Toyota’s ambitious Five Continents Drive project started its European leg this week, the latest stage in an unprecedented around-the-world ‘test drive’. The epic 12-week journey takes in some of the most punishing terrains that each continent has to offer, visiting key Toyota locations along the way.
Through every mile of the route, members of this official Toyota GB blog will be capturing the journey in a comprehensive weekly update.
Learn more: Toyota Five Continents Drive, Europe – Week 1
Western Australia, 2014
The European route will cover more than 11,500 miles taking in 23 countries. The initial eight-week programme takes in the UK, where the schedule includes visits to Toyota’s car plant at Burnaston in Derbyshire and its engine manufacturing centre in Deeside, North Wales. A second, four-week winter expedition will cover Europe’s northern and eastern regions. Starting in Copenhagen, Denmark, it will conclude at the Toyota Gazoo Racing World Rally Team factory in Puuppola, Finland.
An official launch took place on Monday at the Caetano plant in Portugal, a symbolic location as it is here that the first Toyota vehicles were built in Europe, 46 years ago.
Alaska, North America, 2015
Dr Johan van Zyl, President and CEO of Toyota Motor Europe, said: “Europe is one of the world’s most – if not the most – demanding and competitive automotive markets. It is an extremely important region to Toyota because it helps us to benchmark the quality and performance of our products in a market that requires the highest standards to be met.”
The Five Continents Drive supports Toyota’s mission to create ever-better cars, a seven-year research and development project of unparalleled scale: a continuous, global initiative to put Toyota vehicles to the ultimate test, across every possible terrain and climate. It is not just about following well-trodden paths, but finding new places to drive and encountering the unknown.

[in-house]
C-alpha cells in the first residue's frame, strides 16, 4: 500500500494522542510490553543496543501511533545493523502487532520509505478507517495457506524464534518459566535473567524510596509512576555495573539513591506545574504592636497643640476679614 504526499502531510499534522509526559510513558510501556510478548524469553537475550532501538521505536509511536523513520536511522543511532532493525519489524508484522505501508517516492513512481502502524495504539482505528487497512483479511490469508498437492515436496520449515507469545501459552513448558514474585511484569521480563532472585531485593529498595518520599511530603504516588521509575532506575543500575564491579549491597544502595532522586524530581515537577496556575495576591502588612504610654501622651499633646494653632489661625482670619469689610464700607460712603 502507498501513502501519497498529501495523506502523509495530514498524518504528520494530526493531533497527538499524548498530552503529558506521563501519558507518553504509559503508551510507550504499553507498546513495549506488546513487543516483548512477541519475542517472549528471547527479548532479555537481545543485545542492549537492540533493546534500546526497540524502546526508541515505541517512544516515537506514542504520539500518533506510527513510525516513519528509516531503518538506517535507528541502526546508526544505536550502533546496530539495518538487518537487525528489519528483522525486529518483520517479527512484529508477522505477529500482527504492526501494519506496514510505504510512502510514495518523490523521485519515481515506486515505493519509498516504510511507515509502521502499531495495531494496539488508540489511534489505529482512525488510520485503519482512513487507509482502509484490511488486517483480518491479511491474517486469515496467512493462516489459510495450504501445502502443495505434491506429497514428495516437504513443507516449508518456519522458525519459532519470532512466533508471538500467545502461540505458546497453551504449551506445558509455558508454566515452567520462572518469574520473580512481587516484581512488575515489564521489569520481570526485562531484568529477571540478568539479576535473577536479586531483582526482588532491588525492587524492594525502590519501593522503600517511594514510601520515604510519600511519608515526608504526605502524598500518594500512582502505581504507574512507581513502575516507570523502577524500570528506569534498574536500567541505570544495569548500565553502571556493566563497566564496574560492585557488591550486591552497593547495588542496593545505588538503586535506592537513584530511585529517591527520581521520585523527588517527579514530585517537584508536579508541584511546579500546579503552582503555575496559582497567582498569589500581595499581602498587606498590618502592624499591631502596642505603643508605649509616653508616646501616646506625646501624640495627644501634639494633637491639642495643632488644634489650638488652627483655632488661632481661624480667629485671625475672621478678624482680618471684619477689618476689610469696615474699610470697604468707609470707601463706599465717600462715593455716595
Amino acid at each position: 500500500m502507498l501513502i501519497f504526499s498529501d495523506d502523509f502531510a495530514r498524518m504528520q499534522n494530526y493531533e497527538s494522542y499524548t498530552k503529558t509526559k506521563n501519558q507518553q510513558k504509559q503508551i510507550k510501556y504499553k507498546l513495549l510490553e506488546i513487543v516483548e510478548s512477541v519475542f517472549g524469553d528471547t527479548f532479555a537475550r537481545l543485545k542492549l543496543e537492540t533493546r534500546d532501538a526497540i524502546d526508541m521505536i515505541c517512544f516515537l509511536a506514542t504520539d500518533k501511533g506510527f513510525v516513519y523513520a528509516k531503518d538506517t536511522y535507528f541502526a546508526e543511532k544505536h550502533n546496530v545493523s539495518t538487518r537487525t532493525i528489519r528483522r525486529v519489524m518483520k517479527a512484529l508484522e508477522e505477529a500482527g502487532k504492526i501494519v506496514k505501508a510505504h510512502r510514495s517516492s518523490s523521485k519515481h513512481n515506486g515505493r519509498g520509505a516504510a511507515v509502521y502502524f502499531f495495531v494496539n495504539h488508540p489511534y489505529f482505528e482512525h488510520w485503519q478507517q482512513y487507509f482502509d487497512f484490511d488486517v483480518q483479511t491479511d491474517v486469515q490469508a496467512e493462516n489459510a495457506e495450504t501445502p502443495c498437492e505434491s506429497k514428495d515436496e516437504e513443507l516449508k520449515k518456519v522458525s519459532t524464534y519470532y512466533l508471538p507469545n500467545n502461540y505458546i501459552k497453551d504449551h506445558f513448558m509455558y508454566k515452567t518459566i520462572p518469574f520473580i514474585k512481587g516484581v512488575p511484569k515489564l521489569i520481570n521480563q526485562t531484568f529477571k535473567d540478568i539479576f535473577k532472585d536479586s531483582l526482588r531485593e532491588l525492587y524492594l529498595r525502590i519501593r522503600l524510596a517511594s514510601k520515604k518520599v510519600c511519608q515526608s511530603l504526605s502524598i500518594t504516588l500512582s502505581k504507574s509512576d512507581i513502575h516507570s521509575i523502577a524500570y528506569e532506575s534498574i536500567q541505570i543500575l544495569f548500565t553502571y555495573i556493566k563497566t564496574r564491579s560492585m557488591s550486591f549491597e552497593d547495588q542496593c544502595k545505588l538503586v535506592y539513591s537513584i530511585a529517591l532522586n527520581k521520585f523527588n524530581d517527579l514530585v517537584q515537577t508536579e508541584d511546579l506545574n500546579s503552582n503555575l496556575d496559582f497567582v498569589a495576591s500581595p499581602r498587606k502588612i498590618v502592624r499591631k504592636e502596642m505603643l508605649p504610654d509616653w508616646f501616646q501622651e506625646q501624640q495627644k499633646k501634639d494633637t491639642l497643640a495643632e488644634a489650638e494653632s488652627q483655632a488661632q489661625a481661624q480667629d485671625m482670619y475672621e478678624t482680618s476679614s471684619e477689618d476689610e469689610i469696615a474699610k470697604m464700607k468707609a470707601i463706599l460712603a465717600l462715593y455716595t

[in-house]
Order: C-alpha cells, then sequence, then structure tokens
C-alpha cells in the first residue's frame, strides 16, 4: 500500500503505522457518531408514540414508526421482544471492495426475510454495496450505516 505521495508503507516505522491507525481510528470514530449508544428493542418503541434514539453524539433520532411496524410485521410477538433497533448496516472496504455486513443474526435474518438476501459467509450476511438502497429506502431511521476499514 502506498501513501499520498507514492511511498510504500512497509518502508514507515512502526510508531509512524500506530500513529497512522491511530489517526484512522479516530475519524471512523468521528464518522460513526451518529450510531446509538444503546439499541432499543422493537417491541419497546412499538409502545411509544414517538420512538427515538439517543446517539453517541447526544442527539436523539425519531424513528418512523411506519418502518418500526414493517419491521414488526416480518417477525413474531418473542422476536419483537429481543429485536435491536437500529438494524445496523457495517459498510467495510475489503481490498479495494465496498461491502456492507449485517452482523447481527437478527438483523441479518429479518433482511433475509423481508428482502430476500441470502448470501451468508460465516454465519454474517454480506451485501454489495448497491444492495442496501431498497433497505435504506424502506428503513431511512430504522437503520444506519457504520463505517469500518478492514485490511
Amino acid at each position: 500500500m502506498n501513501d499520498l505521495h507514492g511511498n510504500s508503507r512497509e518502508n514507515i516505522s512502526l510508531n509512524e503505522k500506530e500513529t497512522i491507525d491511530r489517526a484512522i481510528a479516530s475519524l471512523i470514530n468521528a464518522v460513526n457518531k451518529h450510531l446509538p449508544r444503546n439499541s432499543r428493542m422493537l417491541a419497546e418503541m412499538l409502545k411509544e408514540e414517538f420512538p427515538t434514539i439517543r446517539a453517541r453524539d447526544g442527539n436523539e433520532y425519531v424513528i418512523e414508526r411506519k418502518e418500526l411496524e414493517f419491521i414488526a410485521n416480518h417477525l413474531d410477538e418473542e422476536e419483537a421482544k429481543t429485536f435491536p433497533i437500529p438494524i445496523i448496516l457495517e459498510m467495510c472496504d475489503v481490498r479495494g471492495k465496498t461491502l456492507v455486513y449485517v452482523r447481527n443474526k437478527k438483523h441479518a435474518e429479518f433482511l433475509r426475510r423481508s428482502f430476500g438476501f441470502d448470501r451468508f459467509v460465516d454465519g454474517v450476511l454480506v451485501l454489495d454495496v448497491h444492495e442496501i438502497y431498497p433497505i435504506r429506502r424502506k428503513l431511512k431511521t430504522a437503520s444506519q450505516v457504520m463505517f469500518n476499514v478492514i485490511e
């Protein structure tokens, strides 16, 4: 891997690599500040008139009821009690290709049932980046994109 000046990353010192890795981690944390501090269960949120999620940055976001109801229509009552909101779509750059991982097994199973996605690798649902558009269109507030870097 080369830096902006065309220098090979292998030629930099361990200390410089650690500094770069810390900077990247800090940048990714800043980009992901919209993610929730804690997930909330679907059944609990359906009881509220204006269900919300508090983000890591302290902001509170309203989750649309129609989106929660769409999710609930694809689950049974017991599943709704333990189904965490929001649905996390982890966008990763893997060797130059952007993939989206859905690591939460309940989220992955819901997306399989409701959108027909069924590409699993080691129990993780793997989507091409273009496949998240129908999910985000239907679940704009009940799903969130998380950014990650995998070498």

Brazil, Latin America, 2016
At the same time as the cars are being put to the test, so are the Toyota engineers taking part in the journey, true to the ethos that “roads train people, and people make cars”. Leaving their regular lives behind, they are experiencing first-hand how vehicle performance is affected by the enormous variety of driving conditions around the world. They are also meeting and listening to Toyota colleagues and customers to gain a better understanding of people’s needs, priorities and preferences in different world markets.
The project has already safely and successfully completed routes through Australia (2014), North America (2015) and Latin/South America (2016), covering almost 43,500 miles in the pursuit of making better, cleaner and safer vehicles.
Chile, Latin America, 2016
Europe, the birthplace of the modern automotive industry, offers a very different set of challenges and opportunities compared to the continents already covered. A remarkable blend of politics, history, culture and laws has created driving conditions unique to each European country.
After visiting Europe, the seven-year cycle will progress to Africa and finally Asia, where the project will conclude in Japan in 2020. That year will see Tokyo host the Olympic and Paralympic Games. Toyota is a partner for the Games, providing sustainable mobility to the entire Olympic and Paralympic movement.
Look out for our weekly updates of the Five Continents Drive activities,
which begin on 4 September 2017.